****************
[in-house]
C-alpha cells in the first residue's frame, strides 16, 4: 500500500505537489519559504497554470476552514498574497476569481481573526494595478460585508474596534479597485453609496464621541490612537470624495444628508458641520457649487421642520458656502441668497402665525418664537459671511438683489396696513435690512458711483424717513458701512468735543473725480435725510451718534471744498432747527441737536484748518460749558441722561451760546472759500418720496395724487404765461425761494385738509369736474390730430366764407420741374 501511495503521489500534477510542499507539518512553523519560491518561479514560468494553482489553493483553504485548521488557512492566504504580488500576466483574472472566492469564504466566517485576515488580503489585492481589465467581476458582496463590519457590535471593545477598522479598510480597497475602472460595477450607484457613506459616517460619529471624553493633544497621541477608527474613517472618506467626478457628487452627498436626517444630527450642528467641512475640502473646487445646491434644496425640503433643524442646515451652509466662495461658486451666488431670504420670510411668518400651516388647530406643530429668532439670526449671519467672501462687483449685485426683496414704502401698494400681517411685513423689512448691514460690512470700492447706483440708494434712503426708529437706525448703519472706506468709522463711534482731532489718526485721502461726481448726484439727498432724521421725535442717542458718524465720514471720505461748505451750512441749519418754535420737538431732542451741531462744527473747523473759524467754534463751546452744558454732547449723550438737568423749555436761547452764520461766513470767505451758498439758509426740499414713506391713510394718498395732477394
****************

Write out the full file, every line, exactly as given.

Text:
[in-house]
C-alpha cells in the first residue's frame, strides 16, 4: 500500500505537489519559504497554470476552514498574497476569481481573526494595478460585508474596534479597485453609496464621541490612537470624495444628508458641520457649487421642520458656502441668497402665525418664537459671511438683489396696513435690512458711483424717513458701512468735543473725480435725510451718534471744498432747527441737536484748518460749558441722561451760546472759500418720496395724487404765461425761494385738509369736474390730430366764407420741374 501511495503521489500534477510542499507539518512553523519560491518561479514560468494553482489553493483553504485548521488557512492566504504580488500576466483574472472566492469564504466566517485576515488580503489585492481589465467581476458582496463590519457590535471593545477598522479598510480597497475602472460595477450607484457613506459616517460619529471624553493633544497621541477608527474613517472618506467626478457628487452627498436626517444630527450642528467641512475640502473646487445646491434644496425640503433643524442646515451652509466662495461658486451666488431670504420670510411668518400651516388647530406643530429668532439670526449671519467672501462687483449685485426683496414704502401698494400681517411685513423689512448691514460690512470700492447706483440708494434712503426708529437706525448703519472706506468709522463711534482731532489718526485721502461726481448726484439727498432724521421725535442717542458718524465720514471720505461748505451750512441749519418754535420737538431732542451741531462744527473747523473759524467754534463751546452744558454732547449723550438737568423749555436761547452764520461766513470767505451758498439758509426740499414713506391713510394718498395732477394